The usual suspects among the sports columnists are on the warpath again demanding that the Washington Redskins change their name. No matter that the owner Daniel Synder says that it will never happen as long as he owns the team and that polls taken show that the fans overwhelmingly want the name to stay the same. Finally one ESPN columnist Rick Rielly went against the stream of his fellows and published a column saying did anyone ask the Indians? http://espn.go.com/nfl/story/_/id/9689220/redskins-name-change-not-easy-sounds. Since Synder owns the team there is nothing that the NFL can do to force a change. This is unlike the NCAA which in 2005 issued an edict saying that any school using indian logos or nicknames would be banned from postseason play forcing many schools to change their names. Perhaps the biggest stink was the case of the University of North Dakota Fighting Sioux who were forced into submission because primarily of the prominence of their hockey team - although ironically their logo was designed by a Native American. The North Dakota legislature forbade the adoption of a new mascot or logo until 2015 so as of today they are the University of North Dakota ----------. When the NCAA whose hierarchy is made up of middle aged white men decided that the indian symbols were offensive, several schools notably Florida State (Seminoles) went ballistic. Other schools that had large Native American populations that had indian symbols such as University of North Carolina - Pembroke were granted exemptions. But isn't it ironic (Reilly also points this out) that many schools with Native American students called themselves Redskins, Braves and Savages? The last time I looked, the NCAA must have blinked. Some schools changed prior to the ban (Stanford Indians/Cardinal, Marquette Warriors/Golden Eagles, St John Redmen/Red Storm) while others changed because of it Arkansas State Indians/Red Wolves, Louisiana-Monroe Indians/Warhawks , Newberry Indians/Wolves and Carthage College morphed from the Redmen to the Red Men and their women's teams are the Lady Reds. But Catawba is still the indians, Illinois is still the Fighting Illini, Utah is still the Utes, Central Michigan is still the Chippawas, Alcorn is still the Braves and of course Florida State is still the Seminoles. What is interesting is that all the nicknames connote bravery and stature (Chiefs) rather than scorn and derision. Yes the Atlanta Braves once had a tepee in the outfield and a mascot named Chief Nok-a-homa who did a war dance every time a Brave hit a home run. They also had a laughing indian on their sleeves. But all that is gone leaving only the laughing gap-toothed indian logo of the Cleveland Indians - which even I find offensive. Nevertheless, the baseball team that preceded the Braves were a minor league team called the Atlanta Crackers. So why weren't white folks offended? What is hilarious is that the Negro league team was known as the Black Crackers. Isn't it interesting that the same columnists who have stood up for the indians have been silent on the name Rebels? Of course all the confederate symbols have gone now. When I went to the University of Georgia, the band was the Dixie Redcoat Marching band and played Dixie after the National Anthem and most of the crowd waved confederate flags. All the tailgaters flew rebel flags. But it was worse at Ole Miss. I even turned down an interview for a deanship at Ole Miss because of all the rebel nonsense. However, all that stuff is gone. I went to the Georgia/South Carolina game and saw not one rebel flag. Ole Miss' football and basketball teams are mostly black. My feeling is that if they aren't bothered by being called "Rebels" then why should I be offended for them?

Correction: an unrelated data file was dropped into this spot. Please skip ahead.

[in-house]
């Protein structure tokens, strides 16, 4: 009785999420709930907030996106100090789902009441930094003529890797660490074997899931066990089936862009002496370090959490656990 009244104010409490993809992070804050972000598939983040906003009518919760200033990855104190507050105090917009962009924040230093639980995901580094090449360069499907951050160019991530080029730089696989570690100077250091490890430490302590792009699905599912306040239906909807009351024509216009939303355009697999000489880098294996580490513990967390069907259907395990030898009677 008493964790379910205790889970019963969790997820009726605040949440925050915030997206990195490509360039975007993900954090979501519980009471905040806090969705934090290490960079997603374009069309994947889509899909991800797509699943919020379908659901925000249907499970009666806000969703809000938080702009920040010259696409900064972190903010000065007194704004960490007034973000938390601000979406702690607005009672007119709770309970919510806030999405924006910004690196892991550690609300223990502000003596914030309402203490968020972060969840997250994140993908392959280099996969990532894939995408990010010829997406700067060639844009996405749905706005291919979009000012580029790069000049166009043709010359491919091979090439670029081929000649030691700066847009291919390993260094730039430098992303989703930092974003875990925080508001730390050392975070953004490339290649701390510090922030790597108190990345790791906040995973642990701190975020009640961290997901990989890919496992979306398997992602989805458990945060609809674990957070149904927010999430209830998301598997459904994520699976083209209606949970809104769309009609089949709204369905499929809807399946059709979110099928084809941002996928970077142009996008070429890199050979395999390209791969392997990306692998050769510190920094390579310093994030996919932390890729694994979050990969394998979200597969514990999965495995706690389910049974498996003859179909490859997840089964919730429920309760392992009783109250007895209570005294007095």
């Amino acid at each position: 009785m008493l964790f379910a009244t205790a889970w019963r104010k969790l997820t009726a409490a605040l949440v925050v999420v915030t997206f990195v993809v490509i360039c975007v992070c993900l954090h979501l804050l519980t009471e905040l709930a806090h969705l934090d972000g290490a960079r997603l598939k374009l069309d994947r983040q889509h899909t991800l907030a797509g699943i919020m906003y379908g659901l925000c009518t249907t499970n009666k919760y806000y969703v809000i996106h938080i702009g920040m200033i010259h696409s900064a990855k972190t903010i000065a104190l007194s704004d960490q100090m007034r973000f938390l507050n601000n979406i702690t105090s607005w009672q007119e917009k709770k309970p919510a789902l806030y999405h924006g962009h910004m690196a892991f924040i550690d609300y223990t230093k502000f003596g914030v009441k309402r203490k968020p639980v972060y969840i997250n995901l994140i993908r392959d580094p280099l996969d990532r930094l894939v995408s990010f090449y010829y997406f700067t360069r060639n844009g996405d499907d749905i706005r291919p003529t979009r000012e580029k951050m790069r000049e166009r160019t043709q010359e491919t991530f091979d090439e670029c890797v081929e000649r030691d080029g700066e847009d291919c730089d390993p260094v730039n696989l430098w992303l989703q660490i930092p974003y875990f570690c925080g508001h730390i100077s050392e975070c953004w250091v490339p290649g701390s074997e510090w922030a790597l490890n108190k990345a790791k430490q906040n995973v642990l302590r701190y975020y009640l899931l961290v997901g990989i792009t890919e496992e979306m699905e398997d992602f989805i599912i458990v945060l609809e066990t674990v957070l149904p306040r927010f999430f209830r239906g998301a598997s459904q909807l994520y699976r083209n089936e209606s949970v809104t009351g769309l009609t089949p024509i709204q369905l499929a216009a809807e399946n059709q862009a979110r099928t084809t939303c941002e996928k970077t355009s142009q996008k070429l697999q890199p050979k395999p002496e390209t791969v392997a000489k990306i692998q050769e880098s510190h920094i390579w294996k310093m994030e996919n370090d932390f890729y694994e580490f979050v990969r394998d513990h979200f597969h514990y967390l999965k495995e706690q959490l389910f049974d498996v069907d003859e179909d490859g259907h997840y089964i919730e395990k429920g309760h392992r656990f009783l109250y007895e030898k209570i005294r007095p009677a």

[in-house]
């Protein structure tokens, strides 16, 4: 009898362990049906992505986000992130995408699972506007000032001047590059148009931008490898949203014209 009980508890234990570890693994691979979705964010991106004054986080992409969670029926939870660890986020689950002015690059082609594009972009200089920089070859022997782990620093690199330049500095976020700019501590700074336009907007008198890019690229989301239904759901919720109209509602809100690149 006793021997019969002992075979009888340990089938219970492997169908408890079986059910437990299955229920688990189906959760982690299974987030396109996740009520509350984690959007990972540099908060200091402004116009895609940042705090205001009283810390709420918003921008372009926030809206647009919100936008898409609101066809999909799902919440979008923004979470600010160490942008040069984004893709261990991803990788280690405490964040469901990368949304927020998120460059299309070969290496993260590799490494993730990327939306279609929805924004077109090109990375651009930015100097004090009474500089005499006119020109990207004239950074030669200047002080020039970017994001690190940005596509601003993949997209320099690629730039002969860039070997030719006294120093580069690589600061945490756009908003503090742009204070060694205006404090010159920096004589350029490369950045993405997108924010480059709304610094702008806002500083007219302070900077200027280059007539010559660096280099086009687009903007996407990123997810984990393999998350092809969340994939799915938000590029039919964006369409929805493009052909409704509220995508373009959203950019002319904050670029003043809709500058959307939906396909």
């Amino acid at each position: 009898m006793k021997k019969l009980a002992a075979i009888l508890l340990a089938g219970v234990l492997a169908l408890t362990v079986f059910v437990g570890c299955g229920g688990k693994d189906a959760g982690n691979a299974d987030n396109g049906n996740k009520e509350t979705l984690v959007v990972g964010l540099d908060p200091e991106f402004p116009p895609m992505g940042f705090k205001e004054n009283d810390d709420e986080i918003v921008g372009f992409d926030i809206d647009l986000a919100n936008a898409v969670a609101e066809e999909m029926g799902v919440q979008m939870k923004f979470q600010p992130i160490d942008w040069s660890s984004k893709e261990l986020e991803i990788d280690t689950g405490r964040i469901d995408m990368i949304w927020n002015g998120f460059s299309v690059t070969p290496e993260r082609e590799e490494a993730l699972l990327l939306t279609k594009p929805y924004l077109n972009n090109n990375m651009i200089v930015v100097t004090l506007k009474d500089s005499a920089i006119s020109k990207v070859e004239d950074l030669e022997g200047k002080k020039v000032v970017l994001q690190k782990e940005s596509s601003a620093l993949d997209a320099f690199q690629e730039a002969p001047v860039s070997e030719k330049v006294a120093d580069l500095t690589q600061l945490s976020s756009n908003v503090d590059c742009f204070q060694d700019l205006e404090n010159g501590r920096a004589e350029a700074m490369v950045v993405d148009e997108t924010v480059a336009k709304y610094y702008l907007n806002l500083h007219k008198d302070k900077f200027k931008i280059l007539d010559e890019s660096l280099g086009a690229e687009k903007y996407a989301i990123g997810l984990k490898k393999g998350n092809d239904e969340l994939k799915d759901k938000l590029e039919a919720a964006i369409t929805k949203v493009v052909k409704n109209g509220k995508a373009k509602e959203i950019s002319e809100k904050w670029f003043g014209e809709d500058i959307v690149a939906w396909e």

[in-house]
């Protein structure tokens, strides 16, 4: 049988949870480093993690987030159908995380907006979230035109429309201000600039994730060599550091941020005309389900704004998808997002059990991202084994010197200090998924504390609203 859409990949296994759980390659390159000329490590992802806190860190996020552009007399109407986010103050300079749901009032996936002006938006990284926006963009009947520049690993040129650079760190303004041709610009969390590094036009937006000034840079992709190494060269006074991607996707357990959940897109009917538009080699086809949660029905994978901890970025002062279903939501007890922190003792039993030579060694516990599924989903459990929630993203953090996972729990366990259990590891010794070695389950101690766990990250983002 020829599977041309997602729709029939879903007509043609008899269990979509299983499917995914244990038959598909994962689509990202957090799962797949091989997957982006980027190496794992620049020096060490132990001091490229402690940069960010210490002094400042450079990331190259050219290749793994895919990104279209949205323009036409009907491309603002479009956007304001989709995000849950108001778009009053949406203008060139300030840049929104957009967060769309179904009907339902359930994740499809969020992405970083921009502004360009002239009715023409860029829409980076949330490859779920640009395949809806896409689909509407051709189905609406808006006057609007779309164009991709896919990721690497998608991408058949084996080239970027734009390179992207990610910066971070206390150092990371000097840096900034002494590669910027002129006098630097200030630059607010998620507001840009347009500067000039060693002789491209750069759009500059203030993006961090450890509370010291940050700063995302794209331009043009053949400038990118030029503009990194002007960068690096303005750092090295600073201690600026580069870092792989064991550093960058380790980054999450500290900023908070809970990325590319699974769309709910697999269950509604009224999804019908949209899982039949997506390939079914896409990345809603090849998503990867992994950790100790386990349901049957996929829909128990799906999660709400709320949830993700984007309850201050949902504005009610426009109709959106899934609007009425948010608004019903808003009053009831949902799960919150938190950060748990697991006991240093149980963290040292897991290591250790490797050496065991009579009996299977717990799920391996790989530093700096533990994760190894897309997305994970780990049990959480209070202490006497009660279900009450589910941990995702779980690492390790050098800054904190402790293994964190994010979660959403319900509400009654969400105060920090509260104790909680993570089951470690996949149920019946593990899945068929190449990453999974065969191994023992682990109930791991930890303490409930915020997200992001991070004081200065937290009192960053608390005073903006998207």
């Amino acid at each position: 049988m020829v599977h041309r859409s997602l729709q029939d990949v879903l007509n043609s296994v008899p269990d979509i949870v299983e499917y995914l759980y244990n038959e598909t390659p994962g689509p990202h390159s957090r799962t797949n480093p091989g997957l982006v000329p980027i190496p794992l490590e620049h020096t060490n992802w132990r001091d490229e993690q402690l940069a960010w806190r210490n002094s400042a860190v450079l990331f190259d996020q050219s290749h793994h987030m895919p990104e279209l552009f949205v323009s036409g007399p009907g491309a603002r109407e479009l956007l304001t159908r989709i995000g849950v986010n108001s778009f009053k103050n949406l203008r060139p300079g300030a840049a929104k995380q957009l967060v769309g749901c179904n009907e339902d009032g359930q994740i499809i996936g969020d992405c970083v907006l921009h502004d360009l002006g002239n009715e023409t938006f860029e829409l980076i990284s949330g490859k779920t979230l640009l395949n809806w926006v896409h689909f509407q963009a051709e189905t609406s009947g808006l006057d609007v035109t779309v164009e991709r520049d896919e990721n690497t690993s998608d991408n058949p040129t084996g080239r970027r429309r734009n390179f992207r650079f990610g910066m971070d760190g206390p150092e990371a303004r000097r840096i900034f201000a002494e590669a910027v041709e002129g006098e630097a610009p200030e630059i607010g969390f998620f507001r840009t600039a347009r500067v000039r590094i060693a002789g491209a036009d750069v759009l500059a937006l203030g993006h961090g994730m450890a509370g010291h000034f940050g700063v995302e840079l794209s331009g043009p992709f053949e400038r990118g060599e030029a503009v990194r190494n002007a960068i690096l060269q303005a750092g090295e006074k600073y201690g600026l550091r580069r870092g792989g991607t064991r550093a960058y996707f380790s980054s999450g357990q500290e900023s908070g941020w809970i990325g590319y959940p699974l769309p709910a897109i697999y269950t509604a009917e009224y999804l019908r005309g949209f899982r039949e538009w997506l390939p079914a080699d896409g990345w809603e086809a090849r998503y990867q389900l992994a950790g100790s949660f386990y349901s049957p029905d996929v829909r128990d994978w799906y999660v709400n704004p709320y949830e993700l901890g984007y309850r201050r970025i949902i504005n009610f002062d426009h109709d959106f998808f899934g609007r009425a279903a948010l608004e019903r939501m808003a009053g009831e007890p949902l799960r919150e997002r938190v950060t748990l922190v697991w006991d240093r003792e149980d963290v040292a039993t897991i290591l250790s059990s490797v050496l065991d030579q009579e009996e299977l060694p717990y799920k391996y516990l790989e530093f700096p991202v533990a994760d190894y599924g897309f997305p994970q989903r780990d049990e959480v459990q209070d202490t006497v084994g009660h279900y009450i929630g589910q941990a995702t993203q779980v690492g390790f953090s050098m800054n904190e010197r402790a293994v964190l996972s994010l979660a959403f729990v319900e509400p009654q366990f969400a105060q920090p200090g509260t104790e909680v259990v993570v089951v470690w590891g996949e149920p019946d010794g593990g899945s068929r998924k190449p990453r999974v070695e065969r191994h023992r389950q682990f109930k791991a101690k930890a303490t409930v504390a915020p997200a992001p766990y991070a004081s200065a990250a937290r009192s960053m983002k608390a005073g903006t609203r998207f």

The Associated Press recently had a story on how America has appeared to have lost its love affair with the automobile. The article by Joan Lowry entitled "Less driving as car culture wanes" (http://kdhnews.com/business/less-driving-as-car-culture-wanes/article_ae9e58d6-11b5-11e3-bb5e-001a4bcf6878.html?mode=jqm) notes that the collective miles driven by Americans peaked in 2007 and has declined each year since. Also most notably the percent of teens and young adults with drivers licenses has dropped. What are the reasons why? Lowry mentions the obvious ones: the bad economy, terrible commutes from the suburbs and headaches of car ownership in the cities. Lowry also mentions modern reasons such as shopping online and an uptick in walking and biking to work. Now I doubt whether walking and biking to work have made a serious impact on the statistics. However, she does not give the reasons that are obvious to me. Cars have been neutered and are just no fun anymore. I recently drove 4 hours and did not see a single vehicle that I wanted to own. It used to be different with mainstream America and its Mustangs, GTOs, Corvettes, MGBs, TR3s, and other wonderful cars. Now most what you see are minivans (and pickups here in Tennessee). I was also struck by the volume of wimpy cars that looked like cars with the backend chopped off with lawnmower engines. Isn't it apparent that high gas prices, high insurance rates, fleet milage regulations and the emasculation of the American male have all worked to eliminate the fun from driving? As I wrote in this space back in 2009, that the love affair has been lost is evident from the music (http://haroldblack.blogspot.com/2009/06/im-kickin-in-my-red-prius.html) Gone are the songs rhapsodizing the automobile. Who would profess (other than a nerd) love for the vast majority of today's automobile?